Sharing your organisation’s history is a vital part of helping people understand the big picture and can help to put their role into context. What was the catalyst for the organisation getting started? What have been the key points of the organisations journey so far? How has your organisation evolved and why?
Sharing your organisation’s history doesn’t have to be done in written form alone. Think creatively about how you can illustrate the journey using photographs, videos, graphs or storyboards. New Trustees don’t necessarily need to know the day-by-day happenings for the last 20 years, but it is important that they understand the key change points in your history.
Vision, Mission and Strategic Plan
Once Trustees understand your organisation’s past, they also need to understand its vision for the future – both internally and externally. What is the future you are trying to create? If your organisation was doing everything 100% right, what would your community look like as a result? How are you going to make that vision a reality?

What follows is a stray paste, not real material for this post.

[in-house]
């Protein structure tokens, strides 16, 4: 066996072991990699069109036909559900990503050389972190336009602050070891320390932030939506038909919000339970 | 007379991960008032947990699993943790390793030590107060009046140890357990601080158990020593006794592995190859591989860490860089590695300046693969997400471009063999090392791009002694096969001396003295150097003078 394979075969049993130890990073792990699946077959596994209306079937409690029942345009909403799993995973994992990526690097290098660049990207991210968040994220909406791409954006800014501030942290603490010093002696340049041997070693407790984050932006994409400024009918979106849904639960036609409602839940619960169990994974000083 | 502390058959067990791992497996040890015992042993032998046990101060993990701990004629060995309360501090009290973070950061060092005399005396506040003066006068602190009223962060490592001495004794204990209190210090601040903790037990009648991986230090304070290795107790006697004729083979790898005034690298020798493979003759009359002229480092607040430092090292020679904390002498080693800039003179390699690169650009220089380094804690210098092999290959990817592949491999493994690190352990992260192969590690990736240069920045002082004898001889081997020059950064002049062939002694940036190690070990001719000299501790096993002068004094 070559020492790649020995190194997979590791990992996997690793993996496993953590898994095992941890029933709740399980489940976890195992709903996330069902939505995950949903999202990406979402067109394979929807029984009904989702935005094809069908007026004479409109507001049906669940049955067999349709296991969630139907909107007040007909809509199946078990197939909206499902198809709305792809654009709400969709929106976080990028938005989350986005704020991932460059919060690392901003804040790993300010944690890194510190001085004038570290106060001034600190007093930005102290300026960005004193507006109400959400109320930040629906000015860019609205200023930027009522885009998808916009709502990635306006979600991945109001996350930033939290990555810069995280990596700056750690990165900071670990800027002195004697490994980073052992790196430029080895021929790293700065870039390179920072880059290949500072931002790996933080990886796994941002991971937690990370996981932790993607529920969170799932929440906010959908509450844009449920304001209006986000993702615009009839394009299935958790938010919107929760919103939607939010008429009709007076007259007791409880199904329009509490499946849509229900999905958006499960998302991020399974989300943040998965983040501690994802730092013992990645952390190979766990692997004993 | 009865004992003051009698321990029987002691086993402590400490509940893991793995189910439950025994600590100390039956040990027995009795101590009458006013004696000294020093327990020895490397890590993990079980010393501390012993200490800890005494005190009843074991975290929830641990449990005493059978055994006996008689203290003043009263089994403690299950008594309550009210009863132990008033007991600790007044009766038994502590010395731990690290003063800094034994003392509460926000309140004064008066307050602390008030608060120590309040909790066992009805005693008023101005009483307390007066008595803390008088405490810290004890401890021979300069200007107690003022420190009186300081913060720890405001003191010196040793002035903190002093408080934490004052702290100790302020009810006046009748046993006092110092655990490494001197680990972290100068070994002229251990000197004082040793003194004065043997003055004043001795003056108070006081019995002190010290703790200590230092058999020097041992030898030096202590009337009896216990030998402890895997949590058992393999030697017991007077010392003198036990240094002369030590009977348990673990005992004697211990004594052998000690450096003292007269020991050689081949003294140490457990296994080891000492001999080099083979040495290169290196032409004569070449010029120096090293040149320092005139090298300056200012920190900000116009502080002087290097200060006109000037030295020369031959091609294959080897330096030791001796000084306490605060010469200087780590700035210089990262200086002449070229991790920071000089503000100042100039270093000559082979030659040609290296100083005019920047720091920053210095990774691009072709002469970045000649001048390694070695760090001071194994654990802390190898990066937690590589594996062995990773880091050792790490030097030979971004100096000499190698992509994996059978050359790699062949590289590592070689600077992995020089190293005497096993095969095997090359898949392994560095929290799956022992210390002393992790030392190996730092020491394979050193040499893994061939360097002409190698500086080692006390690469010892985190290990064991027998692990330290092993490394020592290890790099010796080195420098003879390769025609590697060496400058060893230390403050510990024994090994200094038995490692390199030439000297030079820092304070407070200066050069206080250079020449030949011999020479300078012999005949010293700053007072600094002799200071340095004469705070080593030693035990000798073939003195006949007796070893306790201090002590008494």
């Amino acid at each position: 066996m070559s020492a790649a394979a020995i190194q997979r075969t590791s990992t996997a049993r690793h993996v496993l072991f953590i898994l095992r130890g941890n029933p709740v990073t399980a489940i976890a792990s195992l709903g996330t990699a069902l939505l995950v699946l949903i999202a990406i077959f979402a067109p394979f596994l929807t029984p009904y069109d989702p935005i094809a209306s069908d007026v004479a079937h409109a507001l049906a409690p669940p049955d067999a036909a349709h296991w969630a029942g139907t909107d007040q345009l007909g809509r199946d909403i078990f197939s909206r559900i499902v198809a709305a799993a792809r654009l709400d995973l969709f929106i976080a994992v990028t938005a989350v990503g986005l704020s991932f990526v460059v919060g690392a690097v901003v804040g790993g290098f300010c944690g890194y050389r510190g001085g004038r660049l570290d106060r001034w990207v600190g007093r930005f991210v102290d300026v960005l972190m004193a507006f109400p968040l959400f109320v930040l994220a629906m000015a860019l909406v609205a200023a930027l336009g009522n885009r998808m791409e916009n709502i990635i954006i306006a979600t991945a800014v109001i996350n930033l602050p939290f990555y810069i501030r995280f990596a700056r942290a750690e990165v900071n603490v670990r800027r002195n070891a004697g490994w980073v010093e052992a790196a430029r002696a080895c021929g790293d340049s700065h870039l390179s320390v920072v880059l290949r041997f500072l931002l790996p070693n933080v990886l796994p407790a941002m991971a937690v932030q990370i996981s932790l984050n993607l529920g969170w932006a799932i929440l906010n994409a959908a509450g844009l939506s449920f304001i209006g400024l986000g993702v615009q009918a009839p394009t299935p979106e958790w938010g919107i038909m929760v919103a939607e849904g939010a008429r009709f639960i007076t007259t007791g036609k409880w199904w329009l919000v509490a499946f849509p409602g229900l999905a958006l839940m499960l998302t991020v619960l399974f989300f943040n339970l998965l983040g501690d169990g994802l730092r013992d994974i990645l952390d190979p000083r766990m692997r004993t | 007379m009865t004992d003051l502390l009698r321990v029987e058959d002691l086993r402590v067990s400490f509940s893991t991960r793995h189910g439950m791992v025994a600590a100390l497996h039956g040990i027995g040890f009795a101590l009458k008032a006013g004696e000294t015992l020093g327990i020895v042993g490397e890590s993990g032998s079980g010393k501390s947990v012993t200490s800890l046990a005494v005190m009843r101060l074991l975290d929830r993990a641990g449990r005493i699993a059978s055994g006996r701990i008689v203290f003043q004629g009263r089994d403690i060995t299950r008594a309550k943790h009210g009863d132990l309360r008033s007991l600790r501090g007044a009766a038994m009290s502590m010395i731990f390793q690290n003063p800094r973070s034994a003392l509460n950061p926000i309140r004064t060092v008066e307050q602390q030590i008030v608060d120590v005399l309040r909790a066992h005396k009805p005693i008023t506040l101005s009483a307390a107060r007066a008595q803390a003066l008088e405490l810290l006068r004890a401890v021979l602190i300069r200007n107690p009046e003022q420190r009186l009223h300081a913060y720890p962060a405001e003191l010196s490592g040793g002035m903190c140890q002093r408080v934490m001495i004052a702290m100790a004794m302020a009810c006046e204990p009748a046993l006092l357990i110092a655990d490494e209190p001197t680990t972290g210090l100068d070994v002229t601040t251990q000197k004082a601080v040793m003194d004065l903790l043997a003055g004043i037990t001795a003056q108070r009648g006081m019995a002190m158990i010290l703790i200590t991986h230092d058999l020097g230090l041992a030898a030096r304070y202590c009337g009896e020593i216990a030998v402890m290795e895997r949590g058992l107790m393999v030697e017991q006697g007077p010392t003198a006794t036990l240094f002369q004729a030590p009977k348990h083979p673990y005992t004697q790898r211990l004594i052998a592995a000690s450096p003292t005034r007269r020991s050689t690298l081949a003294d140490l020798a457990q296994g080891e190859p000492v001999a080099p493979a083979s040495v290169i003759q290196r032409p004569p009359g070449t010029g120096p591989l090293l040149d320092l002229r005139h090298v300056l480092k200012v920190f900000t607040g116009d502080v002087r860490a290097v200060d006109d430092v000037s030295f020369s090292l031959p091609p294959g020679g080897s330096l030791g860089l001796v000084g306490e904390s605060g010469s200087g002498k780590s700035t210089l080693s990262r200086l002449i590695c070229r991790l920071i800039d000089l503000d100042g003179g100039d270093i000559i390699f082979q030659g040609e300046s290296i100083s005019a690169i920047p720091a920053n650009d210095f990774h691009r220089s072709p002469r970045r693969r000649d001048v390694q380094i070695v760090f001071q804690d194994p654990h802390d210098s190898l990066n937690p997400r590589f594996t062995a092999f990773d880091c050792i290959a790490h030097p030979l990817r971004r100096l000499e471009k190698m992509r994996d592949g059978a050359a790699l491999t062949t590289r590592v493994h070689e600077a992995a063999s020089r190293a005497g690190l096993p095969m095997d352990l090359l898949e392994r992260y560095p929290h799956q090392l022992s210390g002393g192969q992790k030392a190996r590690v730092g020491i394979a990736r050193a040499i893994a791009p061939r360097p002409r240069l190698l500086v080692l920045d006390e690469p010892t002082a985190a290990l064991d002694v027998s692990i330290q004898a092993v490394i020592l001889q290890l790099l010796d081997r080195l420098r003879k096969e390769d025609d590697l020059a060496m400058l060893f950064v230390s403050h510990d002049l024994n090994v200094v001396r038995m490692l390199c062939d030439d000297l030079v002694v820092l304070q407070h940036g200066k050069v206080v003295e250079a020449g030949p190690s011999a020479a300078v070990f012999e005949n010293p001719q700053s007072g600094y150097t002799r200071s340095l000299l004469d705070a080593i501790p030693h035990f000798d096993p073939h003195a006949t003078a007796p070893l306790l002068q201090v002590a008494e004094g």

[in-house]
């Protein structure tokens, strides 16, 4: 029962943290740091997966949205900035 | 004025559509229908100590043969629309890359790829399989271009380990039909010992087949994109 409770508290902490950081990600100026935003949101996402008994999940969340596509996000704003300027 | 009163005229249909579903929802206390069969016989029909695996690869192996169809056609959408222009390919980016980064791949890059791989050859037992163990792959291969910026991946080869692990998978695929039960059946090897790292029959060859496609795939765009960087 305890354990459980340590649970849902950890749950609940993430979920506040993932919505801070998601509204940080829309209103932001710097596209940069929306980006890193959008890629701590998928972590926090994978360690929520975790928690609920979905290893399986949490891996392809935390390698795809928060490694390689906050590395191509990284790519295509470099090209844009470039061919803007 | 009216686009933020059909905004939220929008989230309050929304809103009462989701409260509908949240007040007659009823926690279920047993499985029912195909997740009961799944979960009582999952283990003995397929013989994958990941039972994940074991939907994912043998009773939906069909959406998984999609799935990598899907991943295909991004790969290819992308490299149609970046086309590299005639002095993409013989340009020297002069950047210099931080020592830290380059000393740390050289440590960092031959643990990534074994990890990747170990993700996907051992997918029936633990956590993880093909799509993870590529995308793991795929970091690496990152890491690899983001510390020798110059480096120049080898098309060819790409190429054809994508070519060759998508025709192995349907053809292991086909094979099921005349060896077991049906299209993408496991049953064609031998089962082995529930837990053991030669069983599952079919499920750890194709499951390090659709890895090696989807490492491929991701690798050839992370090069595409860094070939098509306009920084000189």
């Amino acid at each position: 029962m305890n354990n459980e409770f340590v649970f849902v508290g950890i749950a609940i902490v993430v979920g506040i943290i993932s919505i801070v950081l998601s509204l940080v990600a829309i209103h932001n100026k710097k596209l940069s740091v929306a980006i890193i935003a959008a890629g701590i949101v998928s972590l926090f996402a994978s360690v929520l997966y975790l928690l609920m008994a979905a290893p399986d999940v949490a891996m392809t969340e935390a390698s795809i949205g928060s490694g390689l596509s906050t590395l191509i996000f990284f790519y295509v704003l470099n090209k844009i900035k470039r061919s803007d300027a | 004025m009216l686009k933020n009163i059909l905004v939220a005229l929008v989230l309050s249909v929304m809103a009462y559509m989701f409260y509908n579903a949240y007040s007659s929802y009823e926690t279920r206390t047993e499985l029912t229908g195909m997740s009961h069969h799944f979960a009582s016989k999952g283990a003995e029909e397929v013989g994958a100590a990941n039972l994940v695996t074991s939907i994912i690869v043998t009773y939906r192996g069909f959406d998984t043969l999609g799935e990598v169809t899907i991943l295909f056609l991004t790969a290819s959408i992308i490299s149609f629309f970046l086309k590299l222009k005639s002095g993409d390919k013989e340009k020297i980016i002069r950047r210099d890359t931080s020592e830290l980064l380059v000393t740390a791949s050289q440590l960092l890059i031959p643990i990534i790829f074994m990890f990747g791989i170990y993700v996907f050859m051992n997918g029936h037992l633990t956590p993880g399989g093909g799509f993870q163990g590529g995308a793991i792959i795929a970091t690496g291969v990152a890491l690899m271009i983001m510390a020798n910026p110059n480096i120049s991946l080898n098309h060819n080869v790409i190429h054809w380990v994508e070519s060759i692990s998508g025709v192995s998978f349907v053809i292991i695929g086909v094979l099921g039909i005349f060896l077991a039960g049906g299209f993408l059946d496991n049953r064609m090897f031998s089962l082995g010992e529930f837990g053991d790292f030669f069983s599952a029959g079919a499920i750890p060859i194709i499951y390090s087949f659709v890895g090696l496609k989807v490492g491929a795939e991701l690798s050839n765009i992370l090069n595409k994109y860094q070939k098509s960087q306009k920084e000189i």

These sorts of questions help guide decisions and keep your organisation on track. If Trustees don’t understand your vision, or why you do what you do, it is impossible for them to make effective decisions.
Code of Conduct
Like it or not, not everyone has the same idea of what constitutes ‘good behaviour’. What is acceptable for one person may be totally unacceptable for another – and never is that more evident than when you get a cross-section of the community sitting around a Board table.
To avoid potential upset, conflict or embarrassment further down the track, make sure that new Trustees are given a Code of Conduct when they first join the Board. What you include in this document is up to you, but you might want to consider things like use of language in meetings (eg. no swearing), rules about smoking or alcohol on premise, or how Trustees must conduct themselves when representing the Board. Don’t assume everyone thinks the same as you.
Meet the Team
Joining an existing Board can be challenging for all sorts of reasons, not least of which is working out where you fit. You can help ease this anxiety for new Trustees by providing them with some brief information about other Board Members, as well as a list of key staff and volunteers if appropriate.
Information could include how long the Trustee has been on the Board, how else they are (or have been) connected to the organisation, what their individual role is, or what specific skills and expertise they bring to the table. Having a photograph of each Trustee also makes the introduction process easier.